Here are a few resources that connect writers with publications looking for submissions:
- writers publish newsletters
- NewPages classifications
- Newsletters from funds for writers
If you have a book idea you can’t stop talking about and your main goal is to make it happen, consider self-publishing. It’s easier than ever to get your book out into the world, and we’ve outlined the entire process in this post: how to self-publish a book. Plus, you can do it all on your own time.
Although some traditionally published household names snag hundreds of thousands up front, these are the outliers. Many more self-publishers make a living than traditionally published authors do. This has been proven by several years of author earnings reports – most notably, a study that found the number of indie authors earning 5-6 figures per year from book sales was much higher than the number of Big 5 authors earning the same. (You can read more about it here.)
Study or no study, you can assume the odds are in your favor in terms of profitability as a self-published author. While traditional publishing royalties max out at 25%, self-published authors can earn up to 70% royalties on each book. And you can publish (and profit from) multiple books in a year – which is why writing a series is a great money-maker. Not to mention an incredibly effective marketing strategy.
Is self-publishing or traditional publishing right for you??
Takes a minute!
If you’re still not sure which publishing route to take, why not take this one minute quiz to find out which option is best for you?
Earn a living as a full-time writer
While most people think of "author" when they envision a career as a writer, it’s not the only way to earn your living as a professional writer. Here are some alternative options for you to consider:
- journalist – writes for newspapers and magazines. Requires dedicated research skills, the ability to be objective and meet strict deadlines.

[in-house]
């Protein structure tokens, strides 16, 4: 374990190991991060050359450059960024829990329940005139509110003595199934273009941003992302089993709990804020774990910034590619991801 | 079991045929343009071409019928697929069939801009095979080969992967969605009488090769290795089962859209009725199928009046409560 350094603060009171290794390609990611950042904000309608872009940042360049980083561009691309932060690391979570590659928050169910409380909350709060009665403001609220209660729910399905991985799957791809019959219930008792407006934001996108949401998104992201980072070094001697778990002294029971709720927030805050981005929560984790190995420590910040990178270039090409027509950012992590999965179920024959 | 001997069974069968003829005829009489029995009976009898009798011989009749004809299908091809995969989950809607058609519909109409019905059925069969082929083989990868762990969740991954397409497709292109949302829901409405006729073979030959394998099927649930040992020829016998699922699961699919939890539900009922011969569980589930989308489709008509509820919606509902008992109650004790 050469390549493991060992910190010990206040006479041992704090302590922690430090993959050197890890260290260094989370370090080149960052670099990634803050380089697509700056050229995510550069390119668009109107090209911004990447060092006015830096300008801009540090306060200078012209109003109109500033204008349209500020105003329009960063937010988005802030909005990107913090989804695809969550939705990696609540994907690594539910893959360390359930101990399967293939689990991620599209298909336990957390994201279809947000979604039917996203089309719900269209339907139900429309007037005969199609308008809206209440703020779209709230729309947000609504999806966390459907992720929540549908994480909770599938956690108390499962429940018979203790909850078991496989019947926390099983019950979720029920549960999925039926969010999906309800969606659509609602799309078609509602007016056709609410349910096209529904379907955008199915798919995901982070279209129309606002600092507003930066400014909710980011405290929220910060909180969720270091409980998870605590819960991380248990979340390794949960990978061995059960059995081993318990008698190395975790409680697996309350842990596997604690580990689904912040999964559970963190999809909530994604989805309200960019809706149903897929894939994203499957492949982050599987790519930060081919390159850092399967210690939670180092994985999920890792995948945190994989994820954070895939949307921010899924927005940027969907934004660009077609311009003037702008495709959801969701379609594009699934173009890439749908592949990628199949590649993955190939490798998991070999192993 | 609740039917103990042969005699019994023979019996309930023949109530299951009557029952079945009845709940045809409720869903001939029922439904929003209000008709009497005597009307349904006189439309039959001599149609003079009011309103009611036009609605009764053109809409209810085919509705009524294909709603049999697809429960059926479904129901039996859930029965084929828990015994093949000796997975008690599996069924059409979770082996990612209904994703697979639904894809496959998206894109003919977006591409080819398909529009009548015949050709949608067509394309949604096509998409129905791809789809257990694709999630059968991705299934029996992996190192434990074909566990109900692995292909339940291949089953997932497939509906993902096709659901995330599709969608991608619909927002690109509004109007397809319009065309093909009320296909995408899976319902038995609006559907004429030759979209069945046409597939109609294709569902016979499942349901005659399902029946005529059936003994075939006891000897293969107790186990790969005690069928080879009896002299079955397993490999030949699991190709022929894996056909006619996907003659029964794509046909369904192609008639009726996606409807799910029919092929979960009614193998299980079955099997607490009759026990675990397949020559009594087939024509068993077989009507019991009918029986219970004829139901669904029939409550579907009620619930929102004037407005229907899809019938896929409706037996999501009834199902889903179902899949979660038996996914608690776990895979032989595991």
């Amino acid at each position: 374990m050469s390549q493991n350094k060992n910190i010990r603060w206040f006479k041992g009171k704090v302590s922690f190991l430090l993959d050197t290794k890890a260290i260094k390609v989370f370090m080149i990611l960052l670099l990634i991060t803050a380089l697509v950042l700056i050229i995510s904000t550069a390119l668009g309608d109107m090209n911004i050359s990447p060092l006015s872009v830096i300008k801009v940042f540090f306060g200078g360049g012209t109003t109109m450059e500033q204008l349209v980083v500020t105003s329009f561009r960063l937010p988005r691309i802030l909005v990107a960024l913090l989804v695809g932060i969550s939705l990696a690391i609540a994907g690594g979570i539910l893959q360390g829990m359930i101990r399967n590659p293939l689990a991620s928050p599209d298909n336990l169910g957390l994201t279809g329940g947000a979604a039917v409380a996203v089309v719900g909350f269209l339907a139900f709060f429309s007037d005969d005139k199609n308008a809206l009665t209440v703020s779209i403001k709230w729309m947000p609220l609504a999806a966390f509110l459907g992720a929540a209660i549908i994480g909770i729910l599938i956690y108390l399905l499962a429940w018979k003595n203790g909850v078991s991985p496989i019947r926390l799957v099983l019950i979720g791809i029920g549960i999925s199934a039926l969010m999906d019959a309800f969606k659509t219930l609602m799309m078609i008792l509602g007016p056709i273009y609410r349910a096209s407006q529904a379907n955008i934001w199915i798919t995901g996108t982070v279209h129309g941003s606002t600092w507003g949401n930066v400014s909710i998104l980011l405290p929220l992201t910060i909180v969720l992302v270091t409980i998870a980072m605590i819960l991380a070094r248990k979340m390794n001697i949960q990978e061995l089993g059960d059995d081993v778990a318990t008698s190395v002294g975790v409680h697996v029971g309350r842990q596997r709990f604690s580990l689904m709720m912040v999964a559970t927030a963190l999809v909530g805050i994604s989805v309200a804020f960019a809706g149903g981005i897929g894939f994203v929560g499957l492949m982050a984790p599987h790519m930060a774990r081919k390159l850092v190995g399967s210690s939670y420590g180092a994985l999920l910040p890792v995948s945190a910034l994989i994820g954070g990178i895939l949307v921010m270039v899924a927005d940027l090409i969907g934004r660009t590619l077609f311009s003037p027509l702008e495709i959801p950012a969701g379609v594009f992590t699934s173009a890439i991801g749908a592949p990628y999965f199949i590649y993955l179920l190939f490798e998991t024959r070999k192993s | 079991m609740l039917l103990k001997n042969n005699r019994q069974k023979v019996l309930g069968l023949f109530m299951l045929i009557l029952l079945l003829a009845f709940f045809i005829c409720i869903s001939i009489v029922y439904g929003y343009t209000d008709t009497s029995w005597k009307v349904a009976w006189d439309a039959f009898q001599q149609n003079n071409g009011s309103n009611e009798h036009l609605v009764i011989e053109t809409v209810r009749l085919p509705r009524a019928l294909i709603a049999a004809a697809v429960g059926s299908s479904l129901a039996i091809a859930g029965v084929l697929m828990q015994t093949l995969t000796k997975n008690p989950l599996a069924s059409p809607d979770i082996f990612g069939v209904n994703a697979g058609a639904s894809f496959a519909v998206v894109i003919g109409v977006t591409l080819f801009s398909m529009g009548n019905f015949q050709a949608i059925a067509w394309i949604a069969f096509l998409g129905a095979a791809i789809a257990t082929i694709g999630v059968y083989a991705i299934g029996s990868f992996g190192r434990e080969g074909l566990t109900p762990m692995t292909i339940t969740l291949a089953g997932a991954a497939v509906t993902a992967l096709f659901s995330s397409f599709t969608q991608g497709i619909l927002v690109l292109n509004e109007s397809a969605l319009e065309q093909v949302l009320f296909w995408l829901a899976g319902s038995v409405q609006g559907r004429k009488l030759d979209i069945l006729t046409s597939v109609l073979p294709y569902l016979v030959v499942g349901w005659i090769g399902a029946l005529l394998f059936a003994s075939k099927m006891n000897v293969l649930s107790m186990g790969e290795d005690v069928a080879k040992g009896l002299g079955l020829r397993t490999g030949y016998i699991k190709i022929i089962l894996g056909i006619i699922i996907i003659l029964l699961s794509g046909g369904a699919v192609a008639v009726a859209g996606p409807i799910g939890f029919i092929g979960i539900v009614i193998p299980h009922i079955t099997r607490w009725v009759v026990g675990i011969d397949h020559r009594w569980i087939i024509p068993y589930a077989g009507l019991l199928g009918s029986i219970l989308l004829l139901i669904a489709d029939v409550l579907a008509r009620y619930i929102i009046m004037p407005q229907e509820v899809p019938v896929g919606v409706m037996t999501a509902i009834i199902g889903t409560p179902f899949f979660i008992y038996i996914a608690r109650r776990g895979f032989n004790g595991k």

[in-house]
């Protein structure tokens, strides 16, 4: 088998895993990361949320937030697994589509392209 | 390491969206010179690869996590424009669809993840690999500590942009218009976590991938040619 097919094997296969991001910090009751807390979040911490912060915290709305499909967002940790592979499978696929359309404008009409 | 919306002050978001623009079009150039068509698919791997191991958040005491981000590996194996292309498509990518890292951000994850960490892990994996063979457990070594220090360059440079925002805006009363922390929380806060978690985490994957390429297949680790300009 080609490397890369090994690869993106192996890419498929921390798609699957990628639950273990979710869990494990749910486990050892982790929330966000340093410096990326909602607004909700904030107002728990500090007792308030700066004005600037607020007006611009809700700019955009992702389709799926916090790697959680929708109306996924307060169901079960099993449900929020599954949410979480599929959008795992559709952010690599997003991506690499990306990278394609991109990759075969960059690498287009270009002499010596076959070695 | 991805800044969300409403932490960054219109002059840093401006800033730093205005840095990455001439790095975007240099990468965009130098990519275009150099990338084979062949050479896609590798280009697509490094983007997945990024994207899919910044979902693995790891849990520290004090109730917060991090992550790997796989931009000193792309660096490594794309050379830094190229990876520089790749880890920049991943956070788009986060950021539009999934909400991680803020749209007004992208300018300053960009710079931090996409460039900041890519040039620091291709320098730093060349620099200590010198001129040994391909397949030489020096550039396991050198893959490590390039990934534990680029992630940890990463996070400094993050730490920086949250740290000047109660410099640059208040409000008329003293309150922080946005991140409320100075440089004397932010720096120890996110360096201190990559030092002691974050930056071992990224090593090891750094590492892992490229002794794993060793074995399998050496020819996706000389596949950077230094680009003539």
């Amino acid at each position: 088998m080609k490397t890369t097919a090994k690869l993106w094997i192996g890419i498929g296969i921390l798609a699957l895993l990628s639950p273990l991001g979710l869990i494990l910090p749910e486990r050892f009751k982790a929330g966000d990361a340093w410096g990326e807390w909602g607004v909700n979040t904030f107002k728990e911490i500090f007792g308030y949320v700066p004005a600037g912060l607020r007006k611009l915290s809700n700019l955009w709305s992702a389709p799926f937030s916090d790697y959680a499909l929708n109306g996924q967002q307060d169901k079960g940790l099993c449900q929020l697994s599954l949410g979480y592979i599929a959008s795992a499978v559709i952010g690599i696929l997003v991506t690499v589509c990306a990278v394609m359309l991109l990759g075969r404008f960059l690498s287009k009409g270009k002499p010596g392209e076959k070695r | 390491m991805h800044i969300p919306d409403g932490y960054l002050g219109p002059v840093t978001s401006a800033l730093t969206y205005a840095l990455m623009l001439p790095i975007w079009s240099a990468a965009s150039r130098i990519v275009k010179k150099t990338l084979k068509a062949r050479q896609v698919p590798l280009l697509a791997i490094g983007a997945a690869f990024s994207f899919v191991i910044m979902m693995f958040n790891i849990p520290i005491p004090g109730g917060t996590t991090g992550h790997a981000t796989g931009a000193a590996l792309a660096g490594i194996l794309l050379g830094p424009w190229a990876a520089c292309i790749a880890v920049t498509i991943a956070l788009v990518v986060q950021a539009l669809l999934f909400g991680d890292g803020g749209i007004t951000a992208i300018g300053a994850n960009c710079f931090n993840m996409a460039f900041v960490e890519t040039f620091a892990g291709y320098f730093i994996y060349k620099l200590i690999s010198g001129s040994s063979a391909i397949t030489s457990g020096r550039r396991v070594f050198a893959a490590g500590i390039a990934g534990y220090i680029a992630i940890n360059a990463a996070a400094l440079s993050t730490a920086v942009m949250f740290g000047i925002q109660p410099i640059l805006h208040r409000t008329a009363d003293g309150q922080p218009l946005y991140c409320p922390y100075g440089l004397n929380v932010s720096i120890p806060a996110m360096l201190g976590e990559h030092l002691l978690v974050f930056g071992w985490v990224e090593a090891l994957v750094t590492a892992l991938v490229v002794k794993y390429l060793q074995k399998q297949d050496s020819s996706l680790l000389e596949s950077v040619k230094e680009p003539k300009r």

- Columnist – writes for newspapers and magazines. Unlike journalists, columnists offer their subjective opinions and insights into current events.
- Copywriters – Writes marketing copy for brands, companies or organizations.
- Technical Writer – Transforms complex jargon into concise information that users of a product or customers of a company can clearly understand.
- Web content writer – Writes blog posts and articles for brands, businesses or organizations.
- Ghostwriter – writes content on behalf of other people or organizations. Learn more about becoming a ghostwriter here!
- Grant writer – Writes documents to help organizations find grants.
Whatever profession you choose, there are a few things you can try to make a living as a full-time writer:
- Get the appropriate credentials;
- Create an online portfolio; and
- Apply for writing grants.
Let’s take a closer look at each of these steps.
Get the appropriate credentials (if applicable)
Careers like teaching or dentistry tend to have reassuringly simple instructions: go to school and earn the necessary credentials. But for writers, the relevance or necessity of science is a contentious issue that depends largely on the type of writing you want to pursue.
A doctorate in creative writing may only be required for individuals who wish to teach literature or writing at the college or university level.
After Flannery O’Connor earned a Master of Fine Arts in Creative Writing from the prestigious Iowa Writers’ Workshop, she became a key figure in the Southern Gothic genre. Best-selling author Rachel Kushner received her MFA at Columbia. You don’t have to look far to find examples of writers who have come out of MFA programs to build stellar literary careers.
On the other hand, you’ll find just as many authors who had nothing to do with writing and decided to write before their big career non-literary Jobs had – like Charles Bukowski (mailman), Haruki Murakami (jazz club manager), and Harper Lee (airline .). Ticket Salesman). Finally, life experience is an essential component of any good fiction.
No special qualifications are needed to become a fiction writer, other than the ability to write (and market) a great story. An MFA can certainly help you develop your craft and put you in touch with other established and aspiring writers, or lead you to some creative writing gigs – but it’s not a shortcut to a successful career. In addition, most MFA programs focus on literary fiction, creative nonfiction, and poetry. So if you want to become a writer of genre literature, an MFA is probably not a necessary stepping stone for you.
Again, check out examples of many great fiction writers who have degrees in English or literature, including Sally Rooney, John Green, Toni Morrison, Aravind Adiga, and Stephen King. But as mentioned above, a college education is not a requirement to become a novelist.
However, if you want to become a nonfiction writer, academic credentials may become more important.